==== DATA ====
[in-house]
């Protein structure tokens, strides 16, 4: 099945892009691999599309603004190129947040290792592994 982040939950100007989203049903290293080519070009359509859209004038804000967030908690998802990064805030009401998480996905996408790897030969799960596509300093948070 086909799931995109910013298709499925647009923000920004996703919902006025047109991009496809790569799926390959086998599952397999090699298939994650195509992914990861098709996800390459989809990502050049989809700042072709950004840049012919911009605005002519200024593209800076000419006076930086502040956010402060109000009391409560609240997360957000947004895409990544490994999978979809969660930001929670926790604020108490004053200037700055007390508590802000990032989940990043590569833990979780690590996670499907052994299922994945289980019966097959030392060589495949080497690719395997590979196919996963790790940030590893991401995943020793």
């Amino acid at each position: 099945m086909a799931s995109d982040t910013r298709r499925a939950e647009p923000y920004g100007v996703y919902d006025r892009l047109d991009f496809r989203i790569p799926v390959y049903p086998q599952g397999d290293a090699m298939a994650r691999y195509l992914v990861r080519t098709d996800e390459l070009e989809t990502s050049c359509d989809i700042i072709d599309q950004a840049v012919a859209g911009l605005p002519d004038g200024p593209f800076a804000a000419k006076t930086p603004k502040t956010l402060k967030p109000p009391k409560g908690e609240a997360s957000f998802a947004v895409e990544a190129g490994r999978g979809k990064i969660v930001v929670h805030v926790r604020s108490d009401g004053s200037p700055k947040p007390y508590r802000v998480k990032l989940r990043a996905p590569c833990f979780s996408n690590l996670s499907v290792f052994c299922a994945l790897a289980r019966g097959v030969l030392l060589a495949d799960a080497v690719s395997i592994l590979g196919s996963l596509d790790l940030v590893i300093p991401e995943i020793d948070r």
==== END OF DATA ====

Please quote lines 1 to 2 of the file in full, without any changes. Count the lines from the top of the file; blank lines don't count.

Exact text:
[in-house]
């Protein structure tokens, strides 16, 4: 099945892009691999599309603004190129947040290792592994 982040939950100007989203049903290293080519070009359509859209004038804000967030908690998802990064805030009401998480996905996408790897030969799960596509300093948070 086909799931995109910013298709499925647009923000920004996703919902006025047109991009496809790569799926390959086998599952397999090699298939994650195509992914990861098709996800390459989809990502050049989809700042072709950004840049012919911009605005002519200024593209800076000419006076930086502040956010402060109000009391409560609240997360957000947004895409990544490994999978979809969660930001929670926790604020108490004053200037700055007390508590802000990032989940990043590569833990979780690590996670499907052994299922994945289980019966097959030392060589495949080497690719395997590979196919996963790790940030590893991401995943020793």